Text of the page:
Great South Run – 21.10.18

Race Report by Alison Lowe

I’ve wanted to do this race for several years having watched it on the TV, but it had always clashed with half term holidays. The race takes place in Southsea in Portsmouth and I grew up in nearby Southampton and as well as bringing back a few memories, I had seen that the route was scenic. It’s also less daunting as it’s only a 10-mile race. With my half term (being in Solihull) falling a week later this year, I bagged one of the early bird entries last October.

My wave start time was not until 11am so I broke up the journey by staying overnight at my brothers in Oxford so I didn’t need a very early start. I arrived in Portsmouth at 9.30am and parked some distance away from the start in the main shopping area. There are 20,000 runners in this event so there were lots of people to follow down to Southsea Common.

Just before the start area I spotted a long line of toilets – but with the longest queues I’d ever seen (I later discovered there were other nearer the start)! I joined the queue thinking this would be the only chance – but from there I did get to see the Elite Women set off on their race.

Having finally found the bag drop building I left my bag and found the start for my wave. The weather was glorious with a clear blue sky – but by 11am when we were due to start I was actually feeling hot. I realised too late that I didn’t need the extra t-shirt under my Massey vest – so I knew I was going to be warm. Just before we started they announced that Eilish McColgan had won the ladies elite race – 23 years after her mother Liz had won the first ever race here, which was a nice note to start on.

After a short warm up we were off as the last wave of the day. We headed off past the sea front, past the Spinnaker Tower and towards the Historic Dockyard. From the start the race felt very busy and I felt I wanted to overtake people, but there wasn’t much room to do so. I realised this was possibly the biggest race I had ever run and I had not raced any big race for a year. People were weaving and stopping to walk so I had to keep aware of people around me.  However, given I will be running the London marathon next year I guess I need to get used to it! We continued past HMS Victory, up past the naval dockyard (with armed guards) and then past the Mary Rose building to turn back into the city. The route then took us through the city streets where there was quite a lot of support including some great bands – in particular, one female drumming group at around Mile 3. By this point I realised my pace was not great – I could not get into clear space to get my pace to what I wanted, and it was actually hot – so as the atmosphere was so good, and the sun was shining I decided time would not matter.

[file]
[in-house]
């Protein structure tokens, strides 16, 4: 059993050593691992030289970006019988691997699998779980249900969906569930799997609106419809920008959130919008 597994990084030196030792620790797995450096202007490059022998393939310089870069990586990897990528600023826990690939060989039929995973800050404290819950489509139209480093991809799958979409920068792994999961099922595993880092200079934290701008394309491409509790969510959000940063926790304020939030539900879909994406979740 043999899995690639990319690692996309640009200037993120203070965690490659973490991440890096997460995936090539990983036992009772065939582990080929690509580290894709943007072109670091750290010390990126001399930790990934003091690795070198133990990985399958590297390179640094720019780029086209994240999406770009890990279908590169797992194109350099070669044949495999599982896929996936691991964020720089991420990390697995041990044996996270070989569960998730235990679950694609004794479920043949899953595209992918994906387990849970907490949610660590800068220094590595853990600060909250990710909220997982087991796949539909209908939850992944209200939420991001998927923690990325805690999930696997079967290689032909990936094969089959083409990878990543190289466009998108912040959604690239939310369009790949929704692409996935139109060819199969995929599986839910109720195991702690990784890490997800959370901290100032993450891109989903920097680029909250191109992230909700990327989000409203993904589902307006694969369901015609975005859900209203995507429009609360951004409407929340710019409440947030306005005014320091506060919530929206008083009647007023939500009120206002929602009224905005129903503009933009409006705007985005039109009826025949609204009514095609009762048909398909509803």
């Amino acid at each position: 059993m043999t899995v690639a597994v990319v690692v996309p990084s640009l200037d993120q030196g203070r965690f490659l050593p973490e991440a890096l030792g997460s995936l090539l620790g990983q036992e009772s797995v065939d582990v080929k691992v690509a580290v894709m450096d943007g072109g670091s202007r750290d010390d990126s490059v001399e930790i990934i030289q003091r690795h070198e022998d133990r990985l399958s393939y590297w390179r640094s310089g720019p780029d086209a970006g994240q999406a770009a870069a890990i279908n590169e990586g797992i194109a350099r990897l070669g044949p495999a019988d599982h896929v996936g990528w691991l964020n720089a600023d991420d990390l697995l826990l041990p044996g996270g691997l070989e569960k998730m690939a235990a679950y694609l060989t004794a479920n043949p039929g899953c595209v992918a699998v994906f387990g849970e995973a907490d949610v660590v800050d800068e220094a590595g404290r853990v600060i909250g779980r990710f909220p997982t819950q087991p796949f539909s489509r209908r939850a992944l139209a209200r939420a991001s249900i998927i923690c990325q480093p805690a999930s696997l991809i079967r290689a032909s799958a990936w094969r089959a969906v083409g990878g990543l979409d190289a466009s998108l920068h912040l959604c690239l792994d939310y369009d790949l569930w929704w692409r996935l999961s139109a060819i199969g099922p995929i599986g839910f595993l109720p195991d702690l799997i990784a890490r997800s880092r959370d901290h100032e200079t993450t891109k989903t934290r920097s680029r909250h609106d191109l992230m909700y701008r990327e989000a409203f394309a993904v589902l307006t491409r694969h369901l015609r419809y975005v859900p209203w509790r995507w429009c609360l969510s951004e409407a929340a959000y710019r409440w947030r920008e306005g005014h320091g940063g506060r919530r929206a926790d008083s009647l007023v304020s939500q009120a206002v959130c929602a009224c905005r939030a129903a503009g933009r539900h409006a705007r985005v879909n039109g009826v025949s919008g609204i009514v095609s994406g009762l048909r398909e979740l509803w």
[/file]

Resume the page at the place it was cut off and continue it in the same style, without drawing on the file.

There were 3 water stations at 3, 6 and 7 miles which were much needed as well as a SiS gel station at 7 miles – not having tried those gels before I didn’t risk one. The course is almost completely flat and continued from the city back towards the seafront – still very busy along the route. At 8 miles the route turns back towards the start and runs along the Esplanade along the shoreline. From TV coverage in previous years I have seen that this can be the toughest part of the race as in bad weather it can be brutal with high winds. Today we were lucky and the slight breeze coming off the sea was light relief against the warm sun. I was worried that this part would feel never ending – however the view out to sea was gorgeous and I even spotted a Brittany Ferry and remembered returning here from a holiday in Spain.  The 15km mark was a welcome sight especially as my watch had been bumped by someone’s elbow earlier and it had clicked an extra lap, so my watch distance was not right! A small turn in the route took us to the finishing straight and the finish line. There we received the goody bag which was much better stocked than the one at the end of the Birmingham half last year with something to eat and some discount vouchers I will actually use! The finish area covered quite a large area so there was space to look around the stalls (and acquire more free food) – and there I bumped into Philip and Jo Hayes who I knew were also running but I didn’t expect to see with so many runners there. We chatted for a while – then having collected my bag I wandered along the seafront savouring the sea views before finally finding where I had left my car!

This was my third Great Run event and by far the most enjoyable – with a great route and venue – so I highly recommend it.